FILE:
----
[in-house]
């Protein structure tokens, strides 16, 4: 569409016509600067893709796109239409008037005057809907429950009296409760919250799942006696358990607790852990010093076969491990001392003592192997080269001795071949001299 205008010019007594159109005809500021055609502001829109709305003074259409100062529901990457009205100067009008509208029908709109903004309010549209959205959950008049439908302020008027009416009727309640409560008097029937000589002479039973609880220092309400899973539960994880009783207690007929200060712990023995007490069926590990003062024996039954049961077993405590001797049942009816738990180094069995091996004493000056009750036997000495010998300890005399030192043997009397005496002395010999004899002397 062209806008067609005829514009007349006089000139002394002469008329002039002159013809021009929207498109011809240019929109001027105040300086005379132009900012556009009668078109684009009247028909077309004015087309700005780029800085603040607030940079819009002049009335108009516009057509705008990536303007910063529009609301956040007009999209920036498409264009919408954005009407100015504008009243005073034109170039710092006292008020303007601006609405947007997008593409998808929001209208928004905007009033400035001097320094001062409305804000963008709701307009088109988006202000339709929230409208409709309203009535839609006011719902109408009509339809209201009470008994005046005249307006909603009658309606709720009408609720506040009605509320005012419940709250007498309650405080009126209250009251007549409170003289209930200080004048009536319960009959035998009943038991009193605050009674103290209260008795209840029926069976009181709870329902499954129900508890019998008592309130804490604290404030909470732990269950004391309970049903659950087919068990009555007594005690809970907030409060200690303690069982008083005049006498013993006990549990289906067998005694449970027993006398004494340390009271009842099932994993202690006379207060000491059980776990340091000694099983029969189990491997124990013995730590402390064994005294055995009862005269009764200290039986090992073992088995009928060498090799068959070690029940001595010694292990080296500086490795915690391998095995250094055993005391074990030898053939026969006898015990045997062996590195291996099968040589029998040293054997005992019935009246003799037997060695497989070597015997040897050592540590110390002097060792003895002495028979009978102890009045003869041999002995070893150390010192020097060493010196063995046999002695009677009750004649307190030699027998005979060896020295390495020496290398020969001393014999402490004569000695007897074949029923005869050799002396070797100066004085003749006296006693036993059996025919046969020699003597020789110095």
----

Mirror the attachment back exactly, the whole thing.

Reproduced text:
[in-house]
């Protein structure tokens, strides 16, 4: 569409016509600067893709796109239409008037005057809907429950009296409760919250799942006696358990607790852990010093076969491990001392003592192997080269001795071949001299 205008010019007594159109005809500021055609502001829109709305003074259409100062529901990457009205100067009008509208029908709109903004309010549209959205959950008049439908302020008027009416009727309640409560008097029937000589002479039973609880220092309400899973539960994880009783207690007929200060712990023995007490069926590990003062024996039954049961077993405590001797049942009816738990180094069995091996004493000056009750036997000495010998300890005399030192043997009397005496002395010999004899002397 062209806008067609005829514009007349006089000139002394002469008329002039002159013809021009929207498109011809240019929109001027105040300086005379132009900012556009009668078109684009009247028909077309004015087309700005780029800085603040607030940079819009002049009335108009516009057509705008990536303007910063529009609301956040007009999209920036498409264009919408954005009407100015504008009243005073034109170039710092006292008020303007601006609405947007997008593409998808929001209208928004905007009033400035001097320094001062409305804000963008709701307009088109988006202000339709929230409208409709309203009535839609006011719902109408009509339809209201009470008994005046005249307006909603009658309606709720009408609720506040009605509320005012419940709250007498309650405080009126209250009251007549409170003289209930200080004048009536319960009959035998009943038991009193605050009674103290209260008795209840029926069976009181709870329902499954129900508890019998008592309130804490604290404030909470732990269950004391309970049903659950087919068990009555007594005690809970907030409060200690303690069982008083005049006498013993006990549990289906067998005694449970027993006398004494340390009271009842099932994993202690006379207060000491059980776990340091000694099983029969189990491997124990013995730590402390064994005294055995009862005269009764200290039986090992073992088995009928060498090799068959070690029940001595010694292990080296500086490795915690391998095995250094055993005391074990030898053939026969006898015990045997062996590195291996099968040589029998040293054997005992019935009246003799037997060695497989070597015997040897050592540590110390002097060792003895002495028979009978102890009045003869041999002995070893150390010192020097060493010196063995046999002695009677009750004649307190030699027998005979060896020295390495020496290398020969001393014999402490004569000695007897074949029923005869050799002396070797100066004085003749006296006693036993059996025919046969020699003597020789110095």